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Mulberry Charlotte Russe Growing Guide

mulberry charlotte russe

Hard to find the fruits in supermarkets, you can have all the joys of growing your own mulberries without the hassle of keeping a large tree. Mulberry Charlotte Russe is a dwarf and compact variety, only reaching a height of 1.5 metres, it is suitable for growing in any garden – a truly magnificent breakthrough.

This self-pollinating variety is fully hardy and fruits on both old and new wood, meaning you can be picking mulberries within the first year as opposed to the usual 8 or 9 years it takes most other mulberry trees.

Fruiting over a long period, berries will appear from May until September and have the added bonus of not containing pips.

Ideal for beds and borders, patio pots and containers. Attractive to butterflies, bees and birds. Prefers full sun.

Supplied in a 9cm pot, plant size approximately 15cm.

mulberry charlotte russe


Choose a sunny position and a good fertile ground adding multi-purpose compost or well rotted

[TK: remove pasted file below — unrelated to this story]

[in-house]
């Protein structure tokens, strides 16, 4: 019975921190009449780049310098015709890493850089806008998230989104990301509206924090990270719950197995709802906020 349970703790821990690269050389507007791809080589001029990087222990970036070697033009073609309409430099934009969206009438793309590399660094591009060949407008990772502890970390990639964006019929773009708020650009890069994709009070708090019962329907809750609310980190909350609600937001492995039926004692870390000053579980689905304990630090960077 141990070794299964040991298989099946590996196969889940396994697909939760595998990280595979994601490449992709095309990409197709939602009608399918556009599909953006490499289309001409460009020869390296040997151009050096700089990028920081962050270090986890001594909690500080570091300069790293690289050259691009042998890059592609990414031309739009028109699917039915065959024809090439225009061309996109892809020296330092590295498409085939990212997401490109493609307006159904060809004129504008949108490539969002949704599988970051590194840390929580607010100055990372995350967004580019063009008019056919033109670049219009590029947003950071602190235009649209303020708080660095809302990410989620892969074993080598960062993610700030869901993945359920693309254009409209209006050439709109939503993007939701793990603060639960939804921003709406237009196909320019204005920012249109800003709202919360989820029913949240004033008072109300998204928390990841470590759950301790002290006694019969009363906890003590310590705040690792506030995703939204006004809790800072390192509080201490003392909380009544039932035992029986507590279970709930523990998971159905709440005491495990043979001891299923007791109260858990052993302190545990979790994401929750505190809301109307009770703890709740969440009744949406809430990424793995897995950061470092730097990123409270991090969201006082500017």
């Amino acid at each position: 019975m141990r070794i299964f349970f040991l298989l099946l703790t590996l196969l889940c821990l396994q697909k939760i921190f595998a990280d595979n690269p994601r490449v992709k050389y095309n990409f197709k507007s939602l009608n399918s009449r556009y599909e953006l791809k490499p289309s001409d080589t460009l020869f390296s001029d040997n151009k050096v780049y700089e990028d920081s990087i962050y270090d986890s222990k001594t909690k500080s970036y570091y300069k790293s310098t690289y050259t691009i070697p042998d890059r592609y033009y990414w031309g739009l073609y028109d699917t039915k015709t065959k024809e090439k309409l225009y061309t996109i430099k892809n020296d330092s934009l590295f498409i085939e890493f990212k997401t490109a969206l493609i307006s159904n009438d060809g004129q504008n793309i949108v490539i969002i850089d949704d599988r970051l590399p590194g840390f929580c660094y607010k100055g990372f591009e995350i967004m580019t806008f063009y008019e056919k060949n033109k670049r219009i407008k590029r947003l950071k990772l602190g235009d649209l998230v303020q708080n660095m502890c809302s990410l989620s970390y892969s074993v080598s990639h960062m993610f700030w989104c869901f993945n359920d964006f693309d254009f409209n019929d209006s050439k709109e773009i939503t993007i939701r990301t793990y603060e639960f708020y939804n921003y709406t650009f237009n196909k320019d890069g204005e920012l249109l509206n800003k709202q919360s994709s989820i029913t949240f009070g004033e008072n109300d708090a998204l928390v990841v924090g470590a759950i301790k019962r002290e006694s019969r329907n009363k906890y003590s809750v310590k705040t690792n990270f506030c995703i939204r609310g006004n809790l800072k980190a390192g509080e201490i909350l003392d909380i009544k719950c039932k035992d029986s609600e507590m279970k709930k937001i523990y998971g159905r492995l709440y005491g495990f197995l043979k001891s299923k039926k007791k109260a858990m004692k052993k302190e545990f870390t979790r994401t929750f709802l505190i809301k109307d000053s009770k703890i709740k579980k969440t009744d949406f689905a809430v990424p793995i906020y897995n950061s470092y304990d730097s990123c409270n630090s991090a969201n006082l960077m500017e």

farmyard manure. The soil should be moisture retentive and free draining. The plant
may still need watering for the first year or so and during periods of dry weather.

This Mulberry is perfect for growing in a pot. Plant into a decent size pot (approximately 20
litres) using multi-purpose compost and ideally mixing in a long term feed such as Vitax Q4 or
feed regularly during the growing season with a shrub and fruit feed.

Keep the pot well watered and prevent from drying out during the summer to ensure a healthy
plant and even more fruit during the season. Check your pot every spring and if the roots have
filled the pot, then plant it into a larger pot. Homemade compost could be added for richness.

In subsequent years Mulberries may still need regular watering and feeding to produce extra
fruit. Use Vitax Q4 during Spring and feed during growing season.


Only prune dead wood or inwards growing and crossing branches or longer shoots, to keep the
plant in a nice rounded mound shape.

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One thought on “Mulberry Charlotte Russe Growing Guide”

  1. JCarlton says:

    I bought a Charlotte Russe when it was first launched. It didn’t seem to be doing well and, at one point, just resembled a stick with what looked like a bud at the top. I thought it was on its way out but took it into the greenhouse and just gave it some tlc. It grew very well and now, May 2020, I am harvesting lovely black berries. It is still in the greenhouse. My question is this: Should I put it outside in the summer and bring it in for the winter, or leave it outside now? When would I need to pot it on?

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